My friend and first impressions guru Mark Waltz has undeniably drilled in my skull the importance of “wow!” moments: small or large gestures designed to communicate to guests, customers, or friends, “You matter.”

A few weeks ago I was on the receiving end of my own “wow!” moment. My wife is from a tiny north Alabama town, and in that town is a burger joint that is the stuff of legends. Whenever I meet someone from her hometown, I don’t bring up the local football team (let’s face it, I wouldn’t carry the conversation), the cow to human ratio (although it’s sizeable) or the fact that two of my children were born in the local hospital (there’ll be a sign with their name on it at the city limits someday).

No, I immediately bring up the burger joint, and suddenly we’re lifelong friends. It’s a hole in the wall place that’s lined with old news clippings, family photos, and remnants of grease splatters from burger eras gone by. It’s also a local hangout located just off the town square…the kind of place where real political decisions get made over a plate of greasy fries and a large Coke.

Every time we go home, Merriem goes there. It’s a non-negotiable. If we’d had a pre-nup, that would have been in it.

So when her mom and dad visited us recently, they decided to surprise Merriem, her brother, and the rest of the family with – you guessed it – cheeseburgers from everybody’s favorite burger joint. My mother in law called the owner and asked him what the chances were of transporting burgers 11 hours across two states, and of course he said that the quality would be terrible and the food poisoning would be awful. But then he told her, “Hey, give me thirty minutes and come on down here. I think I have an idea.”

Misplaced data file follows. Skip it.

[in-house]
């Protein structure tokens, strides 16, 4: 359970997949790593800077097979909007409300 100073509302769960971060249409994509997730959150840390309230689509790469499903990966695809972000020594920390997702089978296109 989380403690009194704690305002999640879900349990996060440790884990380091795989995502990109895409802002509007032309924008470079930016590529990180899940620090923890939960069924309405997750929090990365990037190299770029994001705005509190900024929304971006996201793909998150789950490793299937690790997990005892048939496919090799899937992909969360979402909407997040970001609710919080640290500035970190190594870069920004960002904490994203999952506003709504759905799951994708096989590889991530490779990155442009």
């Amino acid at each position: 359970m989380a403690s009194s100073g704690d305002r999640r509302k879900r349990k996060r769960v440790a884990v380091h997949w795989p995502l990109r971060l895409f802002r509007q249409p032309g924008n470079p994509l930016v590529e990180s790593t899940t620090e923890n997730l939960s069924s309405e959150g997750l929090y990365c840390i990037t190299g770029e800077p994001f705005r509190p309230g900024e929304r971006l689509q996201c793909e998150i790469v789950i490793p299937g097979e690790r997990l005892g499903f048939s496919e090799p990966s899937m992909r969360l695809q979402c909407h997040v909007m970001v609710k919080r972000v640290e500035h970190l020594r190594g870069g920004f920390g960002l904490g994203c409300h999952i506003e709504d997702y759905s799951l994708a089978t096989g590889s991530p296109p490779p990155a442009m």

Now in full disclosure I should pause at this point and tell you that the restaurant was actually founded by my wife’s great uncle and is now owned by my mother in law’s first cousin. And for potential legal reasons, trademark burger grease violations, common sense, and the fact that there will be a chaotic rush on the joint, I’ve decided not to name names, although anyone from her hometown who stumbles across this will know where I’m talking about.

But I digress. What the owner did had nothing to do with being family (Merriem’s family is spread from coast to coast, and I’ve never heard of this before). It had everything to do with communicating “you matter.”

When my mother in law arrived, he had a box of freshly-patted burger patties wrapped in wax paper and foil and ready to freeze. He gave her instructions on how to cook the special-recipe burgers (always on a flat top, never on a grill, since the magical ingredients would fall apart that way), and – get this – he refused to let her pay for them.

A few days later, we had a burger feast for the ages right in the comfort of our North Carolina living room. And you’d better believe when we went home for Christmas, we stopped by to say thanks.

If you’re a church leader, you have the opportunity every weekend to communicate the fact that your guests matter. True, you may not send them home with raw hamburger meat (I can’t even think of a scenario where that would be okay), but you can seize the moments to serve people generously and connect with them in a way that screams “you matter.”

What are some of your “wow!” moments, either that you’ve given or received? I’d love to hear ’em. Comment below.

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